As the arrest of the company’s chief financial officer captures global headlines, Huawei held a rare public press conference in its headquarters in China to fight back against allegations that the company’s equipment could open the door for Chinese espionage.
“There isn’t any evidence that Huawei poses a threat to national security to any country,” Ken Hu, one of Huawei’s four deputy chairmen, told reporters during the event, according to The Wall Street Journal. “We welcome any open dialogue with anyone that has legitimate concerns. “ … But we will firmly defend ourselves from any ungrounded allegations and we won’t allow our reputation to be tarnished.”
Added Hu: “When it comes to security, we need to let the facts speak for themselves, Huawei’s record on security is clean,” according to Mobile World Live.
At the press event, Huawei pledged to spend $2 billion over the next five years to focus on cybersecurity
Huawei’s efforts come amid increasing global turmoil for the company. A number of countries have moved to ban the company from selling its equipment there, while operators including BT, SoftBank and Deutsche Telekom are reportedly reconsidering the use of Huawei equipment for 5G.
Hu, for his part, noted that Huawei is on track to generate $100 billion in revenue this year, up from $87.5 billion in 2017, and has signed 25 5G commercial contracts. He said the company has already shipped more than 10,000 5G base stations.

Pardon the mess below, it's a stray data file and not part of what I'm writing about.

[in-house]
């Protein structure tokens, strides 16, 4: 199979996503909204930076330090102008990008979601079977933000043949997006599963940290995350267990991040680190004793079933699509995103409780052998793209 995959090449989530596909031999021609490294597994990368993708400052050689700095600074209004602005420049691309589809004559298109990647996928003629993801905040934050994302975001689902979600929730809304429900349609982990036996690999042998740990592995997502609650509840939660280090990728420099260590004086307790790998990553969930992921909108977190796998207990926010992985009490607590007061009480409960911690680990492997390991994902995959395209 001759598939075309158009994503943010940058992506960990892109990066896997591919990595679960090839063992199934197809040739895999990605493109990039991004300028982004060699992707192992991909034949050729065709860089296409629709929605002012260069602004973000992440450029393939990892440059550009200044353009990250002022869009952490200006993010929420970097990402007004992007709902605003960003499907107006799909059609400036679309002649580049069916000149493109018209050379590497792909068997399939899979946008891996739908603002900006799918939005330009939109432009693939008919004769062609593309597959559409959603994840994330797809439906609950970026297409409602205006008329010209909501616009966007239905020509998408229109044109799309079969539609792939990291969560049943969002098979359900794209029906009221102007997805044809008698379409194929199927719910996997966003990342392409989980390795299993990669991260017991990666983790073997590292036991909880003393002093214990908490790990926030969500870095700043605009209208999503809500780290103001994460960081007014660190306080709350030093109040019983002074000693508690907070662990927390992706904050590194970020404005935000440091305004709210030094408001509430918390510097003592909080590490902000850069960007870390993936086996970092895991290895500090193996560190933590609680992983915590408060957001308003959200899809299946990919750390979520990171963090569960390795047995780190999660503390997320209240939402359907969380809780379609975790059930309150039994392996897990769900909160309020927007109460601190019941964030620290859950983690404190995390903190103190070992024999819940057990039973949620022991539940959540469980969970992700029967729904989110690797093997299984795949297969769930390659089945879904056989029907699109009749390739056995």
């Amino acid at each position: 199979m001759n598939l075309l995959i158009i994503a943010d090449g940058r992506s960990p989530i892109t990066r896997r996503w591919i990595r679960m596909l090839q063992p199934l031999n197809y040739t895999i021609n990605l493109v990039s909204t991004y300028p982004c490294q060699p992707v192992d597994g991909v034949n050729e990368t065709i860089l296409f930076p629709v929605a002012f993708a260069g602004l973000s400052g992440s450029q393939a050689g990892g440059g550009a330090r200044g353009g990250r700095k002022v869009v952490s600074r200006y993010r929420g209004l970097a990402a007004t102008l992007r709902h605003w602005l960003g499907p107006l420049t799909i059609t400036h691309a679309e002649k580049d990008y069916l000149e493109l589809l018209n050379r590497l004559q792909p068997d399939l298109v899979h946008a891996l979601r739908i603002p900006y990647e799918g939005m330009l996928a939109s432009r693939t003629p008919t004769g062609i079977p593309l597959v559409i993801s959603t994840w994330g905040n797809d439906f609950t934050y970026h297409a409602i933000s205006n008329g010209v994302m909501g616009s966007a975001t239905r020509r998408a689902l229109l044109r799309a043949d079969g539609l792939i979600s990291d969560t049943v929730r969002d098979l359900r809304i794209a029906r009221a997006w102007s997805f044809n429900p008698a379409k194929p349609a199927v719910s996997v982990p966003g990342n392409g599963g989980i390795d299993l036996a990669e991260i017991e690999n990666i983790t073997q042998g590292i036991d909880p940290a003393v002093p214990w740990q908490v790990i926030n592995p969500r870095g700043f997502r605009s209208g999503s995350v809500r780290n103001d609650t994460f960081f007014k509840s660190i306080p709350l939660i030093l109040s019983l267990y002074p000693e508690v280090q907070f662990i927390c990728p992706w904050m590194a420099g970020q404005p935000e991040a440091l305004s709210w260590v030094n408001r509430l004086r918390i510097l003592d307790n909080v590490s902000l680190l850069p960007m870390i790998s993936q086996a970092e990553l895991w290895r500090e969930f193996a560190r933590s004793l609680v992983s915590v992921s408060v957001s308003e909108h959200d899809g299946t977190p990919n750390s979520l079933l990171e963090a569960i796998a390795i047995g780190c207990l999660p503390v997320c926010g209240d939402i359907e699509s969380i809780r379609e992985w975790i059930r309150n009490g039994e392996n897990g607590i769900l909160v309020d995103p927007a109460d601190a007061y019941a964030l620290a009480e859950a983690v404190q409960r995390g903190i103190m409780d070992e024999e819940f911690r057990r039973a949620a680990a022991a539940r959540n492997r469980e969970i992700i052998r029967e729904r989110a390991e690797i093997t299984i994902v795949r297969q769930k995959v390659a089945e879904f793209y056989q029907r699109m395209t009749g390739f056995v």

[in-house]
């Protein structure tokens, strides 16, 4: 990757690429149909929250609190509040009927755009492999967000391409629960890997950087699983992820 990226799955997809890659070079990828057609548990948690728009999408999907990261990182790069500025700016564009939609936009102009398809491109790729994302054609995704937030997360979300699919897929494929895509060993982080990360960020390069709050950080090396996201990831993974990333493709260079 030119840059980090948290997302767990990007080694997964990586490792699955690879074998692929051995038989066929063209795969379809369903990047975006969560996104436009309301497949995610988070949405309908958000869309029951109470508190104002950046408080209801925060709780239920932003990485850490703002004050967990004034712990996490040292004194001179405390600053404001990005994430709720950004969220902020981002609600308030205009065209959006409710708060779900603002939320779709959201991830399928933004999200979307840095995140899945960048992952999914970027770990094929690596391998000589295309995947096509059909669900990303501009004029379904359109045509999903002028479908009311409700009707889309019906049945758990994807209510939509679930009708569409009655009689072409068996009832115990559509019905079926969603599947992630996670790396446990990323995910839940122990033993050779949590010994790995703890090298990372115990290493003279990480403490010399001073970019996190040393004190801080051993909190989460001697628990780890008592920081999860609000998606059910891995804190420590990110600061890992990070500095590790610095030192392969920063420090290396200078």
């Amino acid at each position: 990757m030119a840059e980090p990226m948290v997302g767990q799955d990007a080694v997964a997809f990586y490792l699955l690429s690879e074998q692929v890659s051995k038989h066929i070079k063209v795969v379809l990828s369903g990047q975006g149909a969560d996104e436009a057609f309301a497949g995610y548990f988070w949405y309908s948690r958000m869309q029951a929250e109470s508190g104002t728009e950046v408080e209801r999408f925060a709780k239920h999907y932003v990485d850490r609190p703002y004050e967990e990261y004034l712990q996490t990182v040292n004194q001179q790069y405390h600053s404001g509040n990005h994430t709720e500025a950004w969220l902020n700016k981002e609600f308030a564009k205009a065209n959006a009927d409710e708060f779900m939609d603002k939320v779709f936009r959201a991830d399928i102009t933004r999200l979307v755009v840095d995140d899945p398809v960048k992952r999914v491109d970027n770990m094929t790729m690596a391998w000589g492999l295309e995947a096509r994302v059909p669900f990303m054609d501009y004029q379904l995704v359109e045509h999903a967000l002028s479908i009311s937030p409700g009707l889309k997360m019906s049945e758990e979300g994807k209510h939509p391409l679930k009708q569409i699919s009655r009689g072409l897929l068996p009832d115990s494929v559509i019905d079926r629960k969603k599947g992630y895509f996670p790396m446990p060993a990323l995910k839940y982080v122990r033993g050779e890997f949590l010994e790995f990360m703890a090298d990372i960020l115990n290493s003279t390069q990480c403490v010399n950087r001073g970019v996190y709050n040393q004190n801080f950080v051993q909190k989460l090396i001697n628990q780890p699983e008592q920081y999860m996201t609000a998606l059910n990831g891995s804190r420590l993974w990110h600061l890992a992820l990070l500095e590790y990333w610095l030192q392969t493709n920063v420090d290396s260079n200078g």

But those developments follow the arrest of Huawei’s CFO—the daughter of the company’s founder—in Canada due to requests from U.S. officials, who are looking to extradite Meng Wanzhou to the U.S. as part of an investigation into Huawei’s alleged use of the global banking system to evade U.S. sanctions against Iran. Meng was recently released on a $7.5 million bail.
Although Huawei has not been able to sell equipment or smartphones to the major wireless network operators in the U.S., a large number of small and regional wireless network operators do use equipment from Huawei. Further, they have been arguing forcefully that Huawei should not be banned completely from the U.S. market.
Indeed, the Rural Wireless Association in the U.S. recently said it believes fully a fourth of its membership currently uses equipment from Chinese suppliers like Huawei.